Donations Pour In To Support Watkins Memorial Marching Band After Theft By Former Treasurer
A local high school marching band is drumming up support after it was devastated by one of its own.
Last week, the former treasurer of Watkins Memorial High School's Marching Band Booster Club was indicted for theft and accused of stealing $67,000 that was supposed to support the students.
But the community has stepped up, and the marching band's drumline will get a check for $16,000.
Inside the music room at Watkins Memorial High School, the marching band is ready to work despite a devastating blow.
"When the news came down, obviously the kids were devastated and for many of them, it was learning about the news first hand, and for the first time,” says band director Kenneth Hoffman.
Ernest "Todd" Bowers, the band's booster club's former treasurer, was indicted last Thursday. According to investigators, Bowers allegedly used funds for his personal use, including adult entertainment, trips, and gas.
Hoffman says some of the stolen money was earmarked to replace aging equipment, but he says, students decided not to let it get them down.
However, they soon found a community ready to get the positive feeling going. Hoffman said, “The community supporting us and the speed at which they do it is humbling, it really is and it lets us know that we are valued here and what we are doing is worthwhile."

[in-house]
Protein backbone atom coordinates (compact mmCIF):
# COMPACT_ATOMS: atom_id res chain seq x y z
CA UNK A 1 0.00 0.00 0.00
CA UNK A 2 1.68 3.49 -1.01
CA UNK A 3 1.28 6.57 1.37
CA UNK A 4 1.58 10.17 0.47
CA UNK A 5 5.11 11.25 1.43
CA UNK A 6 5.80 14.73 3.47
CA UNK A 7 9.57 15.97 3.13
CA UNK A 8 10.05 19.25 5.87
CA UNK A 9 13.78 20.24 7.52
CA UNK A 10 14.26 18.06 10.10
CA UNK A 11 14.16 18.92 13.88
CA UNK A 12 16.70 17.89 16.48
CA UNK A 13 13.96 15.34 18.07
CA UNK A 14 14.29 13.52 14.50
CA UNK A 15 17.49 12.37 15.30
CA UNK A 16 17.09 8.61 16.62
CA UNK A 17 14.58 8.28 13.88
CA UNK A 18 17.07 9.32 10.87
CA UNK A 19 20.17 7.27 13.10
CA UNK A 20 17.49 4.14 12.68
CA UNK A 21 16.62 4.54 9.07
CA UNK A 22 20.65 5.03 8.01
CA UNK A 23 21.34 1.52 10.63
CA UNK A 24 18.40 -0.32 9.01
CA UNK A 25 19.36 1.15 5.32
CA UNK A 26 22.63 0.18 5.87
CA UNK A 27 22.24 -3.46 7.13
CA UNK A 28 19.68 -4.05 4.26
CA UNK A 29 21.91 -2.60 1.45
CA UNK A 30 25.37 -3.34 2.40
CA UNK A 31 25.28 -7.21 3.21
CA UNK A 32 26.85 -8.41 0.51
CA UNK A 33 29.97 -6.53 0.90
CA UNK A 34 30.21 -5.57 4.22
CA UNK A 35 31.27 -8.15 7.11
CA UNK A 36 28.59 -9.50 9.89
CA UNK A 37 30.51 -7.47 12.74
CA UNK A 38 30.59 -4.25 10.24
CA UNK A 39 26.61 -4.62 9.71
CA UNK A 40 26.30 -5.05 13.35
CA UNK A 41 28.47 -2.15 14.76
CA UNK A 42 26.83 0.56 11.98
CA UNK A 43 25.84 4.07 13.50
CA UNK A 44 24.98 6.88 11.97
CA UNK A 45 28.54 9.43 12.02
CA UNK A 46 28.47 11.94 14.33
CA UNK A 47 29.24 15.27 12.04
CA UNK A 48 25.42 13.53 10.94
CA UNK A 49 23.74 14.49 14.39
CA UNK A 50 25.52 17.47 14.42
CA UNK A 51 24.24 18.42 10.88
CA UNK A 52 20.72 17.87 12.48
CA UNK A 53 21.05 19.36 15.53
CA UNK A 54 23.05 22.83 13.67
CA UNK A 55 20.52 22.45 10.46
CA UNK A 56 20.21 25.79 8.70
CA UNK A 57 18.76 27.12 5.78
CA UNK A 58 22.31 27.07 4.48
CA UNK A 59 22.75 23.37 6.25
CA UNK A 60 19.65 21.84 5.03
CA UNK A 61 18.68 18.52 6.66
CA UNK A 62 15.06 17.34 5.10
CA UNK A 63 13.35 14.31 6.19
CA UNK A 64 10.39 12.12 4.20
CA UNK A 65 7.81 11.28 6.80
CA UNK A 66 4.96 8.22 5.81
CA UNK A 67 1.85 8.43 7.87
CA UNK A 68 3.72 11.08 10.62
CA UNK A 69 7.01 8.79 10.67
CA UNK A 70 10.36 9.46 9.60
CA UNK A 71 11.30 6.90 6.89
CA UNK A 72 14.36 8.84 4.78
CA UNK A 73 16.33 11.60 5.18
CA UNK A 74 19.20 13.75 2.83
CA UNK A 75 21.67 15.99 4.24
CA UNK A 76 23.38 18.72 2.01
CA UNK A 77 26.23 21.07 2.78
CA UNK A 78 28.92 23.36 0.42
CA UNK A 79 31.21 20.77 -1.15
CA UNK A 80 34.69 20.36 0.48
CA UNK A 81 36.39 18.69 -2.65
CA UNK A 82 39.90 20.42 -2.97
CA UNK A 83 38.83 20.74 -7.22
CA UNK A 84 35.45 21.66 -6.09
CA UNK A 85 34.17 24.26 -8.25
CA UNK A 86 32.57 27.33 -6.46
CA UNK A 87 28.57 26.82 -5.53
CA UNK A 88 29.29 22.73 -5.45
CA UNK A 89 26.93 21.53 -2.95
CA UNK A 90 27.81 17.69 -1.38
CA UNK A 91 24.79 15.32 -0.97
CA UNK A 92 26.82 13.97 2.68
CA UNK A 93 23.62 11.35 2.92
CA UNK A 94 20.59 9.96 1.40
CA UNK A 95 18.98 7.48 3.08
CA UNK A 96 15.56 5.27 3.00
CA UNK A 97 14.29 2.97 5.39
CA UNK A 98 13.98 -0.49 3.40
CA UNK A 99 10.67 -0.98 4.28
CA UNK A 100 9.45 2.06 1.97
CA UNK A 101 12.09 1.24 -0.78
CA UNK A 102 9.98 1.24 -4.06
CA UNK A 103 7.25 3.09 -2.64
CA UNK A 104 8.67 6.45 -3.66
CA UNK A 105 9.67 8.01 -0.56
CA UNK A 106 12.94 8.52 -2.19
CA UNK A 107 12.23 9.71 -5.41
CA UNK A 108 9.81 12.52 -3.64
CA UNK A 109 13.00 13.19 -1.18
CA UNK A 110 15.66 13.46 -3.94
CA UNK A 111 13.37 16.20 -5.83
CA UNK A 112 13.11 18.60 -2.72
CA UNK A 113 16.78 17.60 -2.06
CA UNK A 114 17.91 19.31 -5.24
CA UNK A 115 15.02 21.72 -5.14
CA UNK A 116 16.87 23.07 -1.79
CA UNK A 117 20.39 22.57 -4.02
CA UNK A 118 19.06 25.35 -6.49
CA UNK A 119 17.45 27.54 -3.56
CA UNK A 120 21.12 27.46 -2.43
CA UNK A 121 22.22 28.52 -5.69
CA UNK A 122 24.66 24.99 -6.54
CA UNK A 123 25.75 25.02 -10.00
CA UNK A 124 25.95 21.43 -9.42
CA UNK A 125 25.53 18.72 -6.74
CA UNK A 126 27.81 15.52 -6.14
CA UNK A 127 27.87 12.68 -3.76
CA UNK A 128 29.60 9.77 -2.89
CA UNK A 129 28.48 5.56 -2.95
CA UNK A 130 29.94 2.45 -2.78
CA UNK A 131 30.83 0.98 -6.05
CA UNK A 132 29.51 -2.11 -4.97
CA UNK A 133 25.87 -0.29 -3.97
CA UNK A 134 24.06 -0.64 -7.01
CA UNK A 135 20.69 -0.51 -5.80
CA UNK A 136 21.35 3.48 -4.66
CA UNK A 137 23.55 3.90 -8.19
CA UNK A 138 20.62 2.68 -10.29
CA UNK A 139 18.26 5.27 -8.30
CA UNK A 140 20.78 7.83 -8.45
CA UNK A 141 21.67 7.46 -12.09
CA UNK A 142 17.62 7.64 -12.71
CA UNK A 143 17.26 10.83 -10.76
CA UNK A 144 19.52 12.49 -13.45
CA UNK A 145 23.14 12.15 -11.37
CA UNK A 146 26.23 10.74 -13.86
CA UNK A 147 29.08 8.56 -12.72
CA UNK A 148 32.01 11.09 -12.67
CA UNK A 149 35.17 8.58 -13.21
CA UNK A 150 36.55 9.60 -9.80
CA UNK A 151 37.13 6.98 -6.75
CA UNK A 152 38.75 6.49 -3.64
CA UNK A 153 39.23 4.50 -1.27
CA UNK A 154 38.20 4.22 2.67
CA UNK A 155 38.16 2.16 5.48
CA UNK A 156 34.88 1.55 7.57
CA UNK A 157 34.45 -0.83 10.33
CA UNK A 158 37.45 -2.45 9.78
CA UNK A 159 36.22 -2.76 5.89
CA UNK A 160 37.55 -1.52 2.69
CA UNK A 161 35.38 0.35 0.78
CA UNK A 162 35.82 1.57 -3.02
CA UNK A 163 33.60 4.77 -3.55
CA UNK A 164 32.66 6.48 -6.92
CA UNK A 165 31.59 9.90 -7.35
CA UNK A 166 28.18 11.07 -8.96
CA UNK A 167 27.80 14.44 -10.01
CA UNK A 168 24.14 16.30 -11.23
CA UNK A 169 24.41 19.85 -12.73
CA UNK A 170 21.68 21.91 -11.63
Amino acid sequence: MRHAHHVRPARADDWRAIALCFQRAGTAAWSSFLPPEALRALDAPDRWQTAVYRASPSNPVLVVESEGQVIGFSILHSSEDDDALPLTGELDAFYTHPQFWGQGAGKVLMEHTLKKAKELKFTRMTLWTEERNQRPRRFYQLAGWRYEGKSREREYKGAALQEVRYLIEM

He says many people have donated money, as well as a 26-foot trailer to help transport equipment to shows.
During a competition Monday night, representatives from Columbus Pro Percussion, the Jersey Surf, Pacific Crest, and Blue Knights will present them with a check for $16,000 to help them buy new drums.
Hoffman says the donations will help the band get back on its feet, but what it has done for the students, is priceless.
"They find a niche here in the arts and for the community to respond, positively, and say we recognize what you are doing and we love what you are doing and we want you to continue, I think that means the world to them."
The marching band still needs to raise $6,500 to purchase the new drums. The students and their parents say they are excited for the challenge because they know everyone is behind them.